No increased risk from 'unhealthy' foods

Surprisingly, the researchers also found that greater consumption of foods thought to be less healthy and more typical of Western diets was not associated with an increase in heart attacks and strokes.

"There was no association between 'Western diet score' [for increased consumption of refined grains, sweets, desserts, sugared drinks and deep fried foods] and major adverse cardiovascular events," wrote the researchers.

Asked why he thought this might be the case, professor Stewart said: "I think it is likely that there is a protective effect from healthy foods, and this is more important than the hazardous effect of 'unhealthy' foods'.

"We do know this dietary pattern is associated with less inflammation, and this could be the mechanism. However we do not know the mechanisms for sure."

Study details

A total of 15,482 people with stable coronary artery disease and an average age of 67 were asked to complete a lifestyle questionnaire when they joined the STABILITY trial, which was looking at whether a drug called darapladip reduced the risk of heart attacks, strokes and deaths.

The questionnaire included simple questions on diet: participants were asked how many times a week they consumed servings from food groups such as meat, fish, dairy foods, whole grains or refined grains, vegetables, fruit, desserts, sweets, sugary drinks, deep-fried foods and alcohol.

Depending on their answers, they were given a Mediterranean diet score (MDS) which assigned more points for increased consumption of healthy foods with a total range of 0-24. A Western diet score (WDS) assigned points for increased consumption of unhealthy foods.

After 3.7 years of follow-up, a major adverse cardiovascular event (MACE) -- heart attack, stroke or death -- had occurred in a total of 1588 (10.1%) of the study participants.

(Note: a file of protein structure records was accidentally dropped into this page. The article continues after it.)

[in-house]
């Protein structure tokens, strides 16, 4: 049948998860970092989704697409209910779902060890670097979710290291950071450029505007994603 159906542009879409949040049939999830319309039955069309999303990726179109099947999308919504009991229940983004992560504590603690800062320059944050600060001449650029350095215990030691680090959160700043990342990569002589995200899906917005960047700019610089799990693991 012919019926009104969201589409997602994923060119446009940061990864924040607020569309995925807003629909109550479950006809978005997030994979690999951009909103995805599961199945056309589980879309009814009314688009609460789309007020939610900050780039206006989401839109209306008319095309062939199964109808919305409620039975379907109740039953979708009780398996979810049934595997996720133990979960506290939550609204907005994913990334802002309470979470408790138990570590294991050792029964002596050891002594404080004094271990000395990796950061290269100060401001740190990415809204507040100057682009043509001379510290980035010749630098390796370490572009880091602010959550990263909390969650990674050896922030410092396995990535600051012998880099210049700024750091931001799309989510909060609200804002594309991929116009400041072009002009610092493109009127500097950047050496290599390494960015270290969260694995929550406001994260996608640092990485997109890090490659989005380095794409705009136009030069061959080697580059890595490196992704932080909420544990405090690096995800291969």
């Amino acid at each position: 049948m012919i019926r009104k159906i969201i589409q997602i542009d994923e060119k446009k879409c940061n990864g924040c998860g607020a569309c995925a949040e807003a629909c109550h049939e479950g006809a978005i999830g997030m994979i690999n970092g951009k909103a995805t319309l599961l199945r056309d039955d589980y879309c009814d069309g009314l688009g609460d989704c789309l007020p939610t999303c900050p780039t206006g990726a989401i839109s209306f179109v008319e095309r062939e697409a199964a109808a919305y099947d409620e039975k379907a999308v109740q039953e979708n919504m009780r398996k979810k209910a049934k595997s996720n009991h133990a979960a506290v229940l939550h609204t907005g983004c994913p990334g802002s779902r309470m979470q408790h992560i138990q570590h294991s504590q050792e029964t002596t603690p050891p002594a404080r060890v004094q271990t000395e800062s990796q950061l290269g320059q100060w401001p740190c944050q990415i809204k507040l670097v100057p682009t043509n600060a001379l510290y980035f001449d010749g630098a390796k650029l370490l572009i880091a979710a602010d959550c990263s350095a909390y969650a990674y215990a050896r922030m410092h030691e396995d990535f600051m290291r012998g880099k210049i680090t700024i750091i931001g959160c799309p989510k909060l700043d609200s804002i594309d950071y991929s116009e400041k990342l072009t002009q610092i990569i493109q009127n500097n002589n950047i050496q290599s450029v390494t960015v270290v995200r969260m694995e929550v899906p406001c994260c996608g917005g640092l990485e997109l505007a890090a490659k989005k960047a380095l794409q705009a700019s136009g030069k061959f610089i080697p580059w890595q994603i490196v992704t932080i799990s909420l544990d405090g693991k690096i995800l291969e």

MACE occurred in 7.3% of the 2,885 people with an MDS score of 15 or over (who ate the healthiest foods), 10.5% of 4,018 people with an MDS of 13-14, and 10.8% of 8,579 people with an MDS of 12 or lower.

Professor Stewart described the findings as "strongly significant statistically".

However, he said he could not exclude the possibility that a healthy diet reflected some other important factor, for example socio-economic status.

"This is a problem with most diet-health studies and is why we need clinical trials to be absolutely sure," he said.

A change in focus

Clinical practice guidelines from the European Society of Cardiology recommend frequent consumption of fruit, vegetables, fish and other whole foods, alongside restrictions on sodium, sugar, saturated fats and refined carbohydrates.

In the light of these latest findings, the researchers suggested dietary guidelines for prevention of coronary heart disease should focus more on encouraging greater consumption of 'healthy' foods.

"I think this study is additional evidence to encourage people to choose a healthier dietary pattern. It is possible this advice will be strengthened in the guidelines," said professor Stewart.

Stewart also warned that his study doesn't mean people could eat unhealthy foods with abandon. Noting that the researchers were unable to pinpoint serving sizes or quantities of food eaten, he said the findings may be skewed by the lack of detailed diet data.